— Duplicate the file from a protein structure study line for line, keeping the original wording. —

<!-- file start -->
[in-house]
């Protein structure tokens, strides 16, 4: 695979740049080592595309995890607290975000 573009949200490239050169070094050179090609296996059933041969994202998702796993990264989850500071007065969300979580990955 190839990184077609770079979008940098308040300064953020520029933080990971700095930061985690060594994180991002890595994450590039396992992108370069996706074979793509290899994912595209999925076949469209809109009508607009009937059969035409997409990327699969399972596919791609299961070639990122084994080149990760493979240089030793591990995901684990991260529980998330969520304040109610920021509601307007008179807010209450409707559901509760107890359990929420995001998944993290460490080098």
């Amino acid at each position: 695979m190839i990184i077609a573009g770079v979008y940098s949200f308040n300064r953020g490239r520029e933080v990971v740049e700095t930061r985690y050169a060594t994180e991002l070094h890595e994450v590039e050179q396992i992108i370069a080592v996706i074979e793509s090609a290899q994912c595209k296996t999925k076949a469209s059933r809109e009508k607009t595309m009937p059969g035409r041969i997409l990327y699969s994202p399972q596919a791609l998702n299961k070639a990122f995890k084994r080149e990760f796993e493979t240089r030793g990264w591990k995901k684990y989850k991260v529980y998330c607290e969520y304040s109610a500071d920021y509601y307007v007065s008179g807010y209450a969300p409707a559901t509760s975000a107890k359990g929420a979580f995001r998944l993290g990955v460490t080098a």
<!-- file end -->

[in-house]
């Protein structure tokens, strides 16, 4: 695979740049080592595309995890607290975000 573009949200490239050169070094050179090609296996059933041969994202998702796993990264989850500071007065969300979580990955 190839990184077609770079979008940098308040300064953020520029933080990971700095930061985690060594994180991002890595994450590039396992992108370069996706074979793509290899994912595209999925076949469209809109009508607009009937059969035409997409990327699969399972596919791609299961070639990122084994080149990760493979240089030793591990995901684990991260529980998330969520304040109610920021509601307007008179807010209450409707559901509760107890359990929420995001998944993290460490080098």
């Amino acid at each position: 695979m190839i990184i077609a573009g770079v979008y940098s949200f308040n300064r953020g490239r520029e933080v990971v740049e700095t930061r985690y050169a060594t994180e991002l070094h890595e994450v590039e050179q396992i992108i370069a080592v996706i074979e793509s090609a290899q994912c595209k296996t999925k076949a469209s059933r809109e009508k607009t595309m009937p059969g035409r041969i997409l990327y699969s994202p399972q596919a791609l998702n299961k070639a990122f995890k084994r080149e990760f796993e493979t240089r030793g990264w591990k995901k684990y989850k991260v529980y998330c607290e969520y304040s109610a500071d920021y509601y307007v007065s008179g807010y209450a969300p409707a559901t509760s975000a107890k359990g929420a979580f995001r998944l993290g990955v460490t080098a």